In the northern province of Ninh Binh, there is a special home for children suffering from cerebral palsy where they receive intensive care and assistance to fight the disease and integrate into the community.
|A doctor helps a cerebral palsy child with rehabilitation. — VNA/VNS Photo Thuy Dung|
The cerebral palsy rehabilitation centre was established two years ago by Ninh Binh Province’s Association of Cerebral Palsy Children. It is called ‘Green House’ by the founders, carrying hope of a better future for the children.
Nguyen Thi Lua, president of the association, said having a child with cerebral palsy herself she sympathises with the challenges parents face. She and other parents decided to set up the centre hoping to give families of children with cerebral palsy a place to share their experiences and difficulties as well as offer support for one another.
The association’s members have increased from 60 in the early days to 80 now, all of whom are families with cerebral palsy children.
At first most of the families were from Ninh Binh Province, but then they started to welcome more people from neighbouring areas.
Tran Thuy Vinh from Hoa Lu District donated two rooms in her house to be used as rehabilitation rooms for the children. She also offers free food, accommodation and covers water and electricity bills for families who want to stay at the centre due to the distance.
The centre now has one eastern medicine doctor and one rehabilitation specialist who offer acupressure therapy combined with rehabilitation for the children.
Nine children regularly stay at the centre while others who live further away have received equipment to use at home.
The centre has donated 60 chairs for the children to practise sitting and standing, as well as other equipment worth more than VND100 million (US$4,350) to 60 children with cerebral palsy in the province thanks to donations from sponsors.
The association has set up groups on social networks to connect parents whose children have cerebral palsy so that they can share treatment knowledge, experiences and support each other.
Nguyen Thi Lua, the association’s president, said that cerebral palsy could not be completely cured, but symptoms and defects could be alleviated with physical therapy. The use of supportive equipment such as benches and standing exercises could also help children a lot in daily activities.
However, many families still considered cerebral palsy children as "patients with no cure", so they did not try to take them for rehabilitation treatment. Some families could not afford the treatment, leading to the risk of disease complications, she said.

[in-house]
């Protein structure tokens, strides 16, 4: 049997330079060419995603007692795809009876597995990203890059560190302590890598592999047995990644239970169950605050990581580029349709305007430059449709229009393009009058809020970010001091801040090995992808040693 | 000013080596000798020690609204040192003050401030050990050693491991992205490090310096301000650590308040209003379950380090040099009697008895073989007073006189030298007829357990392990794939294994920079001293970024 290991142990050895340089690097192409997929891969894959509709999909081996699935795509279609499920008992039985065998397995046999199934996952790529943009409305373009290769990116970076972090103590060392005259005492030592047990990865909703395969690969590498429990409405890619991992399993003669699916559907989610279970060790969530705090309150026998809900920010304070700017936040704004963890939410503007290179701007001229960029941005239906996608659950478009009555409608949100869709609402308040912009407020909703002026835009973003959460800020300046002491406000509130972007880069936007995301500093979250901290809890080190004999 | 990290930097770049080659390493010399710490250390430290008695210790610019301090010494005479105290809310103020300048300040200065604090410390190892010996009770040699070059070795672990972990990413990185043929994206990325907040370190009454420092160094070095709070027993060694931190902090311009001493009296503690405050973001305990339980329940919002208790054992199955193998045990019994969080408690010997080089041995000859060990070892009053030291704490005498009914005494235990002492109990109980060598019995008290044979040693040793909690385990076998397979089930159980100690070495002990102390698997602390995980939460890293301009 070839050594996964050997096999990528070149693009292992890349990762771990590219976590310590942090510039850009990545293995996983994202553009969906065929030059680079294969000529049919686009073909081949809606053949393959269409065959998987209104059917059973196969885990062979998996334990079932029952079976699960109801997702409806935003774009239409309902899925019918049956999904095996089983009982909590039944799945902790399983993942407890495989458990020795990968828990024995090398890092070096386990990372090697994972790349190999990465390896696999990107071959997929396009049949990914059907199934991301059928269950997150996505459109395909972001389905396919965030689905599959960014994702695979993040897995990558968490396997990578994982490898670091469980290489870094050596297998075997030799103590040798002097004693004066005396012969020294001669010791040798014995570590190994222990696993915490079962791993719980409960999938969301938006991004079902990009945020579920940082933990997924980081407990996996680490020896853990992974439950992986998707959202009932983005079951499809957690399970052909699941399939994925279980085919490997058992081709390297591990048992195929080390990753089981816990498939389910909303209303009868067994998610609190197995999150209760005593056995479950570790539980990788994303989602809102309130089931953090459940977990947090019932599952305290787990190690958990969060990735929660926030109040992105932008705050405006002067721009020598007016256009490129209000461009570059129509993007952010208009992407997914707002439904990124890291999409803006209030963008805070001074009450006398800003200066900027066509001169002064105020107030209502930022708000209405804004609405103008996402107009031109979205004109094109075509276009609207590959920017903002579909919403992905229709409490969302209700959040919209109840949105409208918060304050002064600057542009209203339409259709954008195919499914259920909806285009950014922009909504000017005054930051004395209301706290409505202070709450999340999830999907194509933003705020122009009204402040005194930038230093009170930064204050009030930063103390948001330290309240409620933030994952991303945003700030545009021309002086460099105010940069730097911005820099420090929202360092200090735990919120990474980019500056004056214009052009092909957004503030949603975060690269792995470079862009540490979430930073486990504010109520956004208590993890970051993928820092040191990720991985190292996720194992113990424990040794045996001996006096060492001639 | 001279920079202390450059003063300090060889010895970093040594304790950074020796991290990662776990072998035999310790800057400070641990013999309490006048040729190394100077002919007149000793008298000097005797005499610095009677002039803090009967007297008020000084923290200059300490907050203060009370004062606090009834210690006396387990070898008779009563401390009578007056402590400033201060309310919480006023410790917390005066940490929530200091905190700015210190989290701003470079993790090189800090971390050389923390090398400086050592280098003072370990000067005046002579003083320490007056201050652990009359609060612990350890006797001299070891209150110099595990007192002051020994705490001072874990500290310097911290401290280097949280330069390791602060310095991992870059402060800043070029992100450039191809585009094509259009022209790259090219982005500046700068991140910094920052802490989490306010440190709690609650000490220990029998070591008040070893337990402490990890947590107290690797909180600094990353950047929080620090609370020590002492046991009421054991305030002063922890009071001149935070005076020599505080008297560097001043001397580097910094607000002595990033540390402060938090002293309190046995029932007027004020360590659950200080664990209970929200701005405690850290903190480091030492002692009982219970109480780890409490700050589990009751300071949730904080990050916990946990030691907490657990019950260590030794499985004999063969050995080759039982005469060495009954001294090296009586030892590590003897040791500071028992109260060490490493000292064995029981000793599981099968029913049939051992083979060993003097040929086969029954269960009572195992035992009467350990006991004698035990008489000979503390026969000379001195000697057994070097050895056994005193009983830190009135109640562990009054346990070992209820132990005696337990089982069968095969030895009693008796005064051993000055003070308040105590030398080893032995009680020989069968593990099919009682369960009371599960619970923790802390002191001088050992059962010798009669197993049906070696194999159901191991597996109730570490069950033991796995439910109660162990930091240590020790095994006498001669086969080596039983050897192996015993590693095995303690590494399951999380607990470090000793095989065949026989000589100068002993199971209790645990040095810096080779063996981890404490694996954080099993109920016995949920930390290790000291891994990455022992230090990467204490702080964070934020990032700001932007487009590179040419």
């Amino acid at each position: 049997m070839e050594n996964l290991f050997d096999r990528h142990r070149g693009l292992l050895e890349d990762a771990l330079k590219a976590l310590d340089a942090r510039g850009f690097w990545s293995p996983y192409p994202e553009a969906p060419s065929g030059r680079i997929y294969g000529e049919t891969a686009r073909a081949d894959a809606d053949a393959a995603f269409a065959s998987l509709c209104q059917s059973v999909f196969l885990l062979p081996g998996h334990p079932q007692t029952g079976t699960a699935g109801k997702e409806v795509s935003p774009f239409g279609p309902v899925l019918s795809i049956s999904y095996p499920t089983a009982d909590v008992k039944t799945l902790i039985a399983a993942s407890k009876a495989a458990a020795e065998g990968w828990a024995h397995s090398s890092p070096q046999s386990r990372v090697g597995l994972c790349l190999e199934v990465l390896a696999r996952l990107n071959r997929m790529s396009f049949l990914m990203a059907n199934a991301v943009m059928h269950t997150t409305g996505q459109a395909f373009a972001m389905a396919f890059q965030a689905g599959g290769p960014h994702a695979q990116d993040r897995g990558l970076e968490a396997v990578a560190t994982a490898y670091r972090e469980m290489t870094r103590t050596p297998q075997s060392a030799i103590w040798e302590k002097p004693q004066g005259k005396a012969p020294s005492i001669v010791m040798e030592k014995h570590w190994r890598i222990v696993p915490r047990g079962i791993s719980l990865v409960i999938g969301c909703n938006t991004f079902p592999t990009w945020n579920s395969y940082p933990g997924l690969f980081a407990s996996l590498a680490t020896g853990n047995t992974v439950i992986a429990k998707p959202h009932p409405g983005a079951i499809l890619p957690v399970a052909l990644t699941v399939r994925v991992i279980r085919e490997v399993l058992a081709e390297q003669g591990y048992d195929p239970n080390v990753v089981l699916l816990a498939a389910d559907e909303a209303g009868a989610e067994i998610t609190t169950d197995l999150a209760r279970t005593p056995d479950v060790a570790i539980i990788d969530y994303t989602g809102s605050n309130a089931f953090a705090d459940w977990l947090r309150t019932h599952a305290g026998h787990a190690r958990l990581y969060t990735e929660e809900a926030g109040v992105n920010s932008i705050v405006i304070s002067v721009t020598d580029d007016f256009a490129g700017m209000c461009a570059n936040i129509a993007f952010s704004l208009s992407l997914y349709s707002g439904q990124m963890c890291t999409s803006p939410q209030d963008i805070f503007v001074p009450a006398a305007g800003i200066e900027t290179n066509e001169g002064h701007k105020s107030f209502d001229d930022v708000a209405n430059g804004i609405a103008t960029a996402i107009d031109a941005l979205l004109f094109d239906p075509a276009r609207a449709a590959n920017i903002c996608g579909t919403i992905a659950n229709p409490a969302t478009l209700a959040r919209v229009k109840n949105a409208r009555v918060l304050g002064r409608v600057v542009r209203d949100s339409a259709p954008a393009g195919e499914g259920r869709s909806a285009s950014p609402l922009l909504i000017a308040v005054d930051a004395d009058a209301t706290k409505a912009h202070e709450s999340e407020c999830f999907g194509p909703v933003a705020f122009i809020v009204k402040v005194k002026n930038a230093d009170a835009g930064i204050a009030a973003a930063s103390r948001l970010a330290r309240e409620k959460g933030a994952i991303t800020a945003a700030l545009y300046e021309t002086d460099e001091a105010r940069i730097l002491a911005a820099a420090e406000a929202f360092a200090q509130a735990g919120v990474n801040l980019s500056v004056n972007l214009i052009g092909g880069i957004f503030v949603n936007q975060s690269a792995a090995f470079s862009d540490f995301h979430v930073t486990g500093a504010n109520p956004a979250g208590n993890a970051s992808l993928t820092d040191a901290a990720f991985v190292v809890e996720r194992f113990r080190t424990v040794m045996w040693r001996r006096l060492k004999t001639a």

Members of the association always tried to find and offer the best treatment in order to help reduce the pain, difficulties and burden on the families and not leave any child behind, she said.
Cerebral palsy is a brain-related condition that affects movement and co-ordination of children before, during or soon after birth.
According to traditional medicine doctor Bui Dong Hai who is offering treatment at the ‘Green House’, the rehabilitation exercises for children with cerebral palsy should start as soon as possible, because they helped avoid the deformation of muscle and joint contraction and allowed children to develop motor skills early.
“They must practise every day. In many cases, the exercises span their whole lives.”
“Most families cannot afford long and expensive treatment for children with cerebral palsy, so it’s difficult to maintain the exercises regularly, affecting the children's recovery.
“Understanding the difficulties of families, my colleagues and I gave up stable jobs at home in Ha Nam Province and headed to Ninh Binh to help parents treat and rehabilitate their children at the lowest possible cost,” he said.
Not only sharing knowledge and experience, Dr Hai and his colleagues also donate their monthly salaries to help children to continue their exercises.
Nguyen Thi Nhung, the mother of a one-year old child, got to know about the rehabilitation centre seven months ago.
“My son was born with cerebral palsy and other illness so he cried all day and night. Due to financial difficulties, I could not take him to other localities for treatment. Then I was introduced to the cerebral palsy rehabilitation centre right here in my hometown,” she said.
My son started rehabilitation at the age of five months old and has made improvements after seven months of treatment.
“He eats and sleeps better and no longer cries as much as before. This is truly a miracle.”
“The doctors are dedicated. The treatment costs VND4.5 million per month, only one third compared to what it would have done if we'd had to travel a long way. Thanks to assistance from the doctors to cover treatment expenses, my son can maintain regular exercises.” VNS
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